But it was truly only Monday morning, when everyone had had a decent amount of sleep, and the getting-ready-for-school routine had kicked into gear, when peace felt fully restored to the home kingdom.

So once again, I must ask:  a three-week winter break, LAUSD?  Really?


Sarah Auerswald said...

Holly, I understand the policy is in place because so many families leave for Central and South America at Xmas and don't come back for a month. The school district was losing money hand over fist because the kids were dropped from the schools' enrollment. They had to adjust the schedule because families weren't adjusting theirs. In Northern Cal, in districts with many families of migrant workers, they take a full month at Xmas.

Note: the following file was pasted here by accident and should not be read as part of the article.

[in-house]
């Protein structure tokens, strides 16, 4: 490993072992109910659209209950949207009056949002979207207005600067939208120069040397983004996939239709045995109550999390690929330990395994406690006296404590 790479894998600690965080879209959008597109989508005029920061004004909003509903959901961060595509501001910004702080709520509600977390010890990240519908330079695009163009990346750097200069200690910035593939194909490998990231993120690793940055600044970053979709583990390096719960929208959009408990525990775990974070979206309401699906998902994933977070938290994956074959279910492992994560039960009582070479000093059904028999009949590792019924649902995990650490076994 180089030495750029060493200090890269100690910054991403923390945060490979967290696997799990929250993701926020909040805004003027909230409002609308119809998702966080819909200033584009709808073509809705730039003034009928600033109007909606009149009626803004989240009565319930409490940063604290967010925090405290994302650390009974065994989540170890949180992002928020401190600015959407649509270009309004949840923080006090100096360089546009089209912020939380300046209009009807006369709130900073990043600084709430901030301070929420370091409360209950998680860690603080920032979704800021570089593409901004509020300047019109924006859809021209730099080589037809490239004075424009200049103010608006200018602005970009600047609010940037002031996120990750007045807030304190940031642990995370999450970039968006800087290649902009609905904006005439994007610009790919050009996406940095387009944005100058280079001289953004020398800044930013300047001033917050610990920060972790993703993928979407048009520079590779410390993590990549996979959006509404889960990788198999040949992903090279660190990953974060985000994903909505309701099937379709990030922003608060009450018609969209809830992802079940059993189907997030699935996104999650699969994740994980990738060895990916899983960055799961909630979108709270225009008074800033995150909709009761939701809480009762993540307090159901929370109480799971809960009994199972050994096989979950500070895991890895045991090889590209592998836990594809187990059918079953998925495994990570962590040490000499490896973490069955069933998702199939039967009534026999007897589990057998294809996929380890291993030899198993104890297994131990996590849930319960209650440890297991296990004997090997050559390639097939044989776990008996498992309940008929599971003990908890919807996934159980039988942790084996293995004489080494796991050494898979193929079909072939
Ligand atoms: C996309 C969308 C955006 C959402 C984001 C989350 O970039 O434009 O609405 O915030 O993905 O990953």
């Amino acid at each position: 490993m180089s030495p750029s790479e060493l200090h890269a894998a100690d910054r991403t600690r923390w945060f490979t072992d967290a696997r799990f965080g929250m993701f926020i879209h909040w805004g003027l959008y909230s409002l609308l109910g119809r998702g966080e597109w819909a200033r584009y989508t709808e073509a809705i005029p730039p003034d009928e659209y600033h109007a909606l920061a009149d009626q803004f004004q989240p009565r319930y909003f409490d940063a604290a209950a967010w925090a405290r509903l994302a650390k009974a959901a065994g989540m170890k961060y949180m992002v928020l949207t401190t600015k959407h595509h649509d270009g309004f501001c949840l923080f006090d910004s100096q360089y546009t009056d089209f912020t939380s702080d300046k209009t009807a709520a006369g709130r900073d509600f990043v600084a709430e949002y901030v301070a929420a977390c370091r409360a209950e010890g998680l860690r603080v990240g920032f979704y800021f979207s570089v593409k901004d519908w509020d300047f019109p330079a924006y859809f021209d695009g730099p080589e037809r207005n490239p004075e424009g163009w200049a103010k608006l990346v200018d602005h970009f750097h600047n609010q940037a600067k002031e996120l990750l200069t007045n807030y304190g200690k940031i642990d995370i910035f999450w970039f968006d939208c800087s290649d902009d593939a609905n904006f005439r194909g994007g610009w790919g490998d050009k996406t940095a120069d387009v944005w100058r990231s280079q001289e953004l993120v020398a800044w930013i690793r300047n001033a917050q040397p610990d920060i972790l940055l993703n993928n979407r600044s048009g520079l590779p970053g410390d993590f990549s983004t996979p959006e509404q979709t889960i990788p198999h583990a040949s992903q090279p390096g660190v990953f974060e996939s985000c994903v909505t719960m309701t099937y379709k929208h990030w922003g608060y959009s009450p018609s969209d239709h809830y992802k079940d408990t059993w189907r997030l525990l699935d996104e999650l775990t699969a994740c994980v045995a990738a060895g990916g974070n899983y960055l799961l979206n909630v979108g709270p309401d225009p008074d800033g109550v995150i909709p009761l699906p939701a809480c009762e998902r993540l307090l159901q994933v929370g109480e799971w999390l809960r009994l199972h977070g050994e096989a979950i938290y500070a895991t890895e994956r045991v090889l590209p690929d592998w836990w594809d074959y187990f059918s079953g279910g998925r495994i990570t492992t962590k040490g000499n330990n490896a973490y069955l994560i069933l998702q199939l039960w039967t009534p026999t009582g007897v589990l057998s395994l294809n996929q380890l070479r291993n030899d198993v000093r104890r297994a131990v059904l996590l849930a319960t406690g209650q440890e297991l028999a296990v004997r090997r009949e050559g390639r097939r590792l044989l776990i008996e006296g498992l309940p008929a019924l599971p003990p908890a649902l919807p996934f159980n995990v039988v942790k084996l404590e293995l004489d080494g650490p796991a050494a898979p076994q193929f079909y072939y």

Just thought I'd share that...

William V. Madison said...

You're doing an excellent job of tempering those moments when I think, "Gee, I wish I had kids of my own, instead of having to borrow other people's!"

Congratulations to one and all for enduring this challenge.

Uncle Bill